On the Road with Jane Goodall, Planet Saver, in Jane's Journey
Spectacularly photographed and journalistically lame, Janes Journey blows a 105-minute kiss to Dr. Jane Goodall, the seventysomething primatologist-turned-conservationist oft-mistaken for the late gorilla expert Dian Fossey. Traveling 300-odd days a year in order to enlighten us about climate change (her own frequent flying is apparently OK), the calm, silver-haired Goodallquite proud of having escaped life in a horrid officesmiles serenely while clutching a stuffed animal during various photo ops, not least of which is the documentary itself. Everyone interviewed fawns over the pro-hope activist: One fan calls her a walking angel while another is shown buying two of her booksas well as a replica of Goodalls little felt-covered friend! Probably by intent, director Lorenz Knauer doesnt challenge, much less define, the exact nature of Goodalls environmental philosophy beyond her view that the world is lovely, and kids are the future, etc. Nor does he come close to penetrating his subjects highly controlled veneer, the better to behold the miracle of children shouting Save our spiders! and such. Janes Journey is a trip worth taking only if you believe that images of the woman riding in boats and cars are inherently fascinating. Those Tanzanian chimps are cute, thoughas is a predictably reverent Angelina Jolie.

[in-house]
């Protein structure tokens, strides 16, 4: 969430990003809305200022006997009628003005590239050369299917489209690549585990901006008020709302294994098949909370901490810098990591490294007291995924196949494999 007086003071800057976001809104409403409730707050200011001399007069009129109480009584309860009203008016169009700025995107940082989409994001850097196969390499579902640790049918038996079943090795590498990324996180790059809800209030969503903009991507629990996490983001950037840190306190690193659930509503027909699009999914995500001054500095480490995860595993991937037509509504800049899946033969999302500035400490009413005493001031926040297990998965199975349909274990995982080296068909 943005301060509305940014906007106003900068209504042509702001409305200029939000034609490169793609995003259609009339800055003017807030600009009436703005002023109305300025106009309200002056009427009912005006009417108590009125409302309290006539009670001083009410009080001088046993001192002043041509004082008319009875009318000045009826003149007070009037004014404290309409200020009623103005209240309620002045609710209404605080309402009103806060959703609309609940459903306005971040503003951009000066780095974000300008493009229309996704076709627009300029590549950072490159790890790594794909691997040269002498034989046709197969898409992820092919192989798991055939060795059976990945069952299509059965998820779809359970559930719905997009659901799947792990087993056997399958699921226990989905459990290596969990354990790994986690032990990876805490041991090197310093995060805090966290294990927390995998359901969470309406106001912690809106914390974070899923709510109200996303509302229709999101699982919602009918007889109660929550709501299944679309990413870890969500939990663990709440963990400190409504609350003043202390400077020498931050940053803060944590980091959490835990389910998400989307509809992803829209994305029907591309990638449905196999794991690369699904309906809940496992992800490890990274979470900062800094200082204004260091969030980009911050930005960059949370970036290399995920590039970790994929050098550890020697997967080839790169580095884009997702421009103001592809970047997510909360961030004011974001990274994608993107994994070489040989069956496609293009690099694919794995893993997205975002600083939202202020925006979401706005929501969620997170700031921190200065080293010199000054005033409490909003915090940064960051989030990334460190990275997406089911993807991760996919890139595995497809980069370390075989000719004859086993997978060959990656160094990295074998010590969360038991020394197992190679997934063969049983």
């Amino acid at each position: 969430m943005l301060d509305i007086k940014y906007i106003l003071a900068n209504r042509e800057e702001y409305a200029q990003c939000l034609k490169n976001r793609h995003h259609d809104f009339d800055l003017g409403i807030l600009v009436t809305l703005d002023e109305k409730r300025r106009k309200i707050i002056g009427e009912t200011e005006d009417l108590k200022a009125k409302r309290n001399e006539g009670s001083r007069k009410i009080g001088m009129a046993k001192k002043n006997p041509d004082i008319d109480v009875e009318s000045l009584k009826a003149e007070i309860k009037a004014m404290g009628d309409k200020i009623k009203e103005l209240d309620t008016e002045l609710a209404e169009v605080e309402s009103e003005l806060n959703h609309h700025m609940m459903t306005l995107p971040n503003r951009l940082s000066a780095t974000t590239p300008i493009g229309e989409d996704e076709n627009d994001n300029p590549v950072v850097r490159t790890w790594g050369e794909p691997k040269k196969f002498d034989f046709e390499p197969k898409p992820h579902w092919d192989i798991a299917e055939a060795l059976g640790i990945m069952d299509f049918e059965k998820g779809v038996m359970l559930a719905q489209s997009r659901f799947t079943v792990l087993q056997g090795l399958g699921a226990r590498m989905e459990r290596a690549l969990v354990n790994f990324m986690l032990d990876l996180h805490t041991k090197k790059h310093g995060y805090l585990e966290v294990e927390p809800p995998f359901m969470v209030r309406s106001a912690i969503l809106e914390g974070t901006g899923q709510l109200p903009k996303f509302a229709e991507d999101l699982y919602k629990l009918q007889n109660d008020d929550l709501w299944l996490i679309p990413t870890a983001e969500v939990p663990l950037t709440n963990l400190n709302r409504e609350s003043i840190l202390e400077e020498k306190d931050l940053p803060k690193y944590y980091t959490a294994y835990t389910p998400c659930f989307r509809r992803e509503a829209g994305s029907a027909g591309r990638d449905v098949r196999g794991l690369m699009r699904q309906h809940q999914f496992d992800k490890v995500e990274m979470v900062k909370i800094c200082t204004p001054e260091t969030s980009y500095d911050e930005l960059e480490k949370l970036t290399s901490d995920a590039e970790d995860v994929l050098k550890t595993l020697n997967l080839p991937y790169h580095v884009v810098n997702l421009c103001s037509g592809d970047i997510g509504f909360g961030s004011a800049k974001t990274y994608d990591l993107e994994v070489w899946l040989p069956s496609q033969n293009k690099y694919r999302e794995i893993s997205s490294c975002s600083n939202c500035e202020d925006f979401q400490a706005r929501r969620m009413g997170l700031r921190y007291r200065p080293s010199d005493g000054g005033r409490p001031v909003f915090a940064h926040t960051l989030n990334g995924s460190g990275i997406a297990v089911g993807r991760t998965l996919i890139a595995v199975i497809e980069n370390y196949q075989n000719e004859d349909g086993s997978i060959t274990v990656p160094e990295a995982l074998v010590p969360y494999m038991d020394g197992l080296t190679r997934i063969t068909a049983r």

Get the This Week's Top Stories Newsletter
Every week we collect the latest news, music and arts stories — along with film and food reviews and the best things to do this week — so that you’ll never miss Village Voice's biggest stories.